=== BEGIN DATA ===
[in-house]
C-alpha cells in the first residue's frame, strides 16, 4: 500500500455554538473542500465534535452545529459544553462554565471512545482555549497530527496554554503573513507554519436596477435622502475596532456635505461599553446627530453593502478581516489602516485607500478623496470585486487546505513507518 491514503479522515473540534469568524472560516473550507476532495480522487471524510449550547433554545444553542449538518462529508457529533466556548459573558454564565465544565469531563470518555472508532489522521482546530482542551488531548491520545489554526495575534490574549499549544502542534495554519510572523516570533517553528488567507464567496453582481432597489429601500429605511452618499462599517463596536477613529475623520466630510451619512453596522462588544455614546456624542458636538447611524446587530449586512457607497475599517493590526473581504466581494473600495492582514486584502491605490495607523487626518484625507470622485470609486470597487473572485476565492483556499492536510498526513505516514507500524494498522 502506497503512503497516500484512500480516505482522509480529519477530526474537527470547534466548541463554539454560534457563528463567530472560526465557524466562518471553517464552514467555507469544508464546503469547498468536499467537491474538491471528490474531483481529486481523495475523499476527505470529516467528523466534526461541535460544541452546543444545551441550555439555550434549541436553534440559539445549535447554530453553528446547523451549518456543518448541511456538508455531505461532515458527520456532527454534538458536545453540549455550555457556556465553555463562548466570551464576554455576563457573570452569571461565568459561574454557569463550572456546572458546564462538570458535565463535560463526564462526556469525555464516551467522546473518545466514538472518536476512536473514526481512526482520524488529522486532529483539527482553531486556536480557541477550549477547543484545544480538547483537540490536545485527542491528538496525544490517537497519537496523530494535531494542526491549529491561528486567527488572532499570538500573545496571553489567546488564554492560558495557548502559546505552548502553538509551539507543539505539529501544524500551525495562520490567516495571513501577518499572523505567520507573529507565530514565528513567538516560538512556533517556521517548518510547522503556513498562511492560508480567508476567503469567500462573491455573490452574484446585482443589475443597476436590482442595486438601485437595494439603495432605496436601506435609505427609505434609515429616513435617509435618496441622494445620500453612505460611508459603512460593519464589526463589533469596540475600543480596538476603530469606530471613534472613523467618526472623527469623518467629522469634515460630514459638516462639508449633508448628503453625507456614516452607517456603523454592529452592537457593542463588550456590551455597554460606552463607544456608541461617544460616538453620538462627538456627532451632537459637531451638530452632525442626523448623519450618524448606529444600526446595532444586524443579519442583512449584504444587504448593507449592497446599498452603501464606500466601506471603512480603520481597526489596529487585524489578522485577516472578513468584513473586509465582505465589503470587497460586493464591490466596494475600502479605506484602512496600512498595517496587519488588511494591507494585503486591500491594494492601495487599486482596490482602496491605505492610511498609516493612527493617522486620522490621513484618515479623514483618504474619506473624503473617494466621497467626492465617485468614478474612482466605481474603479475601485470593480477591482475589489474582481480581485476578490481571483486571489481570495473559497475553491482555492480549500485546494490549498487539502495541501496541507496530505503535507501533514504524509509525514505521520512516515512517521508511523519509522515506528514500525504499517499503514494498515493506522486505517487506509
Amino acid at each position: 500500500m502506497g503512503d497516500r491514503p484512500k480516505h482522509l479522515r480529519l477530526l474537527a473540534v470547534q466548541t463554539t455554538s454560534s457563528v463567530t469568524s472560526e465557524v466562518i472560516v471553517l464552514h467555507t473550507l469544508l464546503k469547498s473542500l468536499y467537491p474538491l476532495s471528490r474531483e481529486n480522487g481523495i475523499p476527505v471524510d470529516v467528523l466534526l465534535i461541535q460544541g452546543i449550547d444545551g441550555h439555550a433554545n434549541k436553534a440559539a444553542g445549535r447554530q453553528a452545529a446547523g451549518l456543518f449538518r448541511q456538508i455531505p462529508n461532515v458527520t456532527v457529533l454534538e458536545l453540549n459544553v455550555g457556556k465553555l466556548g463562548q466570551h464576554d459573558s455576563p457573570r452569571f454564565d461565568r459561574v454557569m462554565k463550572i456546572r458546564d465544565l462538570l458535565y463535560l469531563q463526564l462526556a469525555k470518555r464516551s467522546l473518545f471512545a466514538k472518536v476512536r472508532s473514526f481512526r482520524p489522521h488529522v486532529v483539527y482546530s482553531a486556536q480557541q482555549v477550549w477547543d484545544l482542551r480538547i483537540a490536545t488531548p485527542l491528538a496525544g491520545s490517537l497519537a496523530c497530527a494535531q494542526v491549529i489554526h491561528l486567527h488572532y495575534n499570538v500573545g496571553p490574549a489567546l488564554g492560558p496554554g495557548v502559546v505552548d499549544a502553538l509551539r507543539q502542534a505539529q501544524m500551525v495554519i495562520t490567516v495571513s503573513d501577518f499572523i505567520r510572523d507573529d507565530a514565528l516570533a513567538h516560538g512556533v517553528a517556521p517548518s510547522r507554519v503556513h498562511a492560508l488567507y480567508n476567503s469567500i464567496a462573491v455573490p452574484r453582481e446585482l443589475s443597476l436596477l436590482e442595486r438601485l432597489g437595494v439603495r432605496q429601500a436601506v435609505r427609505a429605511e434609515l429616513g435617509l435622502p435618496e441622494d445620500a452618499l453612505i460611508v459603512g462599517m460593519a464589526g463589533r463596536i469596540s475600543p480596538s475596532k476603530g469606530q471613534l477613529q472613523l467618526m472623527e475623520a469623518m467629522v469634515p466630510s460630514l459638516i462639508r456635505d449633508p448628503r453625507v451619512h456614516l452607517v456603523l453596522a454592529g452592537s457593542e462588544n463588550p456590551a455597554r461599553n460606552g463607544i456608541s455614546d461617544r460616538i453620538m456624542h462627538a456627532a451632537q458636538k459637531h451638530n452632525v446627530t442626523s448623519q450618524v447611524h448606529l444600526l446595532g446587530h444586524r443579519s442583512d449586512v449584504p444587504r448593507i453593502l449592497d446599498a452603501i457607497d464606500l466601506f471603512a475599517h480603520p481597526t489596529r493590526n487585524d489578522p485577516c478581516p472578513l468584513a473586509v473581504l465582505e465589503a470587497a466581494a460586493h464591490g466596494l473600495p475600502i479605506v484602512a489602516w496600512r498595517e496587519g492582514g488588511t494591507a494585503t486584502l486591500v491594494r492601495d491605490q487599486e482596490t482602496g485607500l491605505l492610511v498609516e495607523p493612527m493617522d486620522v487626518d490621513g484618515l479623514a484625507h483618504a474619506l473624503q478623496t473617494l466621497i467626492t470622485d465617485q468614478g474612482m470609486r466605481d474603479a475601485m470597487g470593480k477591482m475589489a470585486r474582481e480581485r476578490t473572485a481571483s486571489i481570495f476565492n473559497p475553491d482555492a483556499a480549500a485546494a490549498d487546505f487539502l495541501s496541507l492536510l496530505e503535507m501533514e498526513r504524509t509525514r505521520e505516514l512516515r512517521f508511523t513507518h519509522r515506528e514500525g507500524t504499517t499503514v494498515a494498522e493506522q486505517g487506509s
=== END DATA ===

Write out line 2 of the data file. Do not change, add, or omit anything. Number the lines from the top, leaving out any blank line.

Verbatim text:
C-alpha cells in the first residue's frame, strides 16, 4: 500500500455554538473542500465534535452545529459544553462554565471512545482555549497530527496554554503573513507554519436596477435622502475596532456635505461599553446627530453593502478581516489602516485607500478623496470585486487546505513507518 491514503479522515473540534469568524472560516473550507476532495480522487471524510449550547433554545444553542449538518462529508457529533466556548459573558454564565465544565469531563470518555472508532489522521482546530482542551488531548491520545489554526495575534490574549499549544502542534495554519510572523516570533517553528488567507464567496453582481432597489429601500429605511452618499462599517463596536477613529475623520466630510451619512453596522462588544455614546456624542458636538447611524446587530449586512457607497475599517493590526473581504466581494473600495492582514486584502491605490495607523487626518484625507470622485470609486470597487473572485476565492483556499492536510498526513505516514507500524494498522 502506497503512503497516500484512500480516505482522509480529519477530526474537527470547534466548541463554539454560534457563528463567530472560526465557524466562518471553517464552514467555507469544508464546503469547498468536499467537491474538491471528490474531483481529486481523495475523499476527505470529516467528523466534526461541535460544541452546543444545551441550555439555550434549541436553534440559539445549535447554530453553528446547523451549518456543518448541511456538508455531505461532515458527520456532527454534538458536545453540549455550555457556556465553555463562548466570551464576554455576563457573570452569571461565568459561574454557569463550572456546572458546564462538570458535565463535560463526564462526556469525555464516551467522546473518545466514538472518536476512536473514526481512526482520524488529522486532529483539527482553531486556536480557541477550549477547543484545544480538547483537540490536545485527542491528538496525544490517537497519537496523530494535531494542526491549529491561528486567527488572532499570538500573545496571553489567546488564554492560558495557548502559546505552548502553538509551539507543539505539529501544524500551525495562520490567516495571513501577518499572523505567520507573529507565530514565528513567538516560538512556533517556521517548518510547522503556513498562511492560508480567508476567503469567500462573491455573490452574484446585482443589475443597476436590482442595486438601485437595494439603495432605496436601506435609505427609505434609515429616513435617509435618496441622494445620500453612505460611508459603512460593519464589526463589533469596540475600543480596538476603530469606530471613534472613523467618526472623527469623518467629522469634515460630514459638516462639508449633508448628503453625507456614516452607517456603523454592529452592537457593542463588550456590551455597554460606552463607544456608541461617544460616538453620538462627538456627532451632537459637531451638530452632525442626523448623519450618524448606529444600526446595532444586524443579519442583512449584504444587504448593507449592497446599498452603501464606500466601506471603512480603520481597526489596529487585524489578522485577516472578513468584513473586509465582505465589503470587497460586493464591490466596494475600502479605506484602512496600512498595517496587519488588511494591507494585503486591500491594494492601495487599486482596490482602496491605505492610511498609516493612527493617522486620522490621513484618515479623514483618504474619506473624503473617494466621497467626492465617485468614478474612482466605481474603479475601485470593480477591482475589489474582481480581485476578490481571483486571489481570495473559497475553491482555492480549500485546494490549498487539502495541501496541507496530505503535507501533514504524509509525514505521520512516515512517521508511523519509522515506528514500525504499517499503514494498515493506522486505517487506509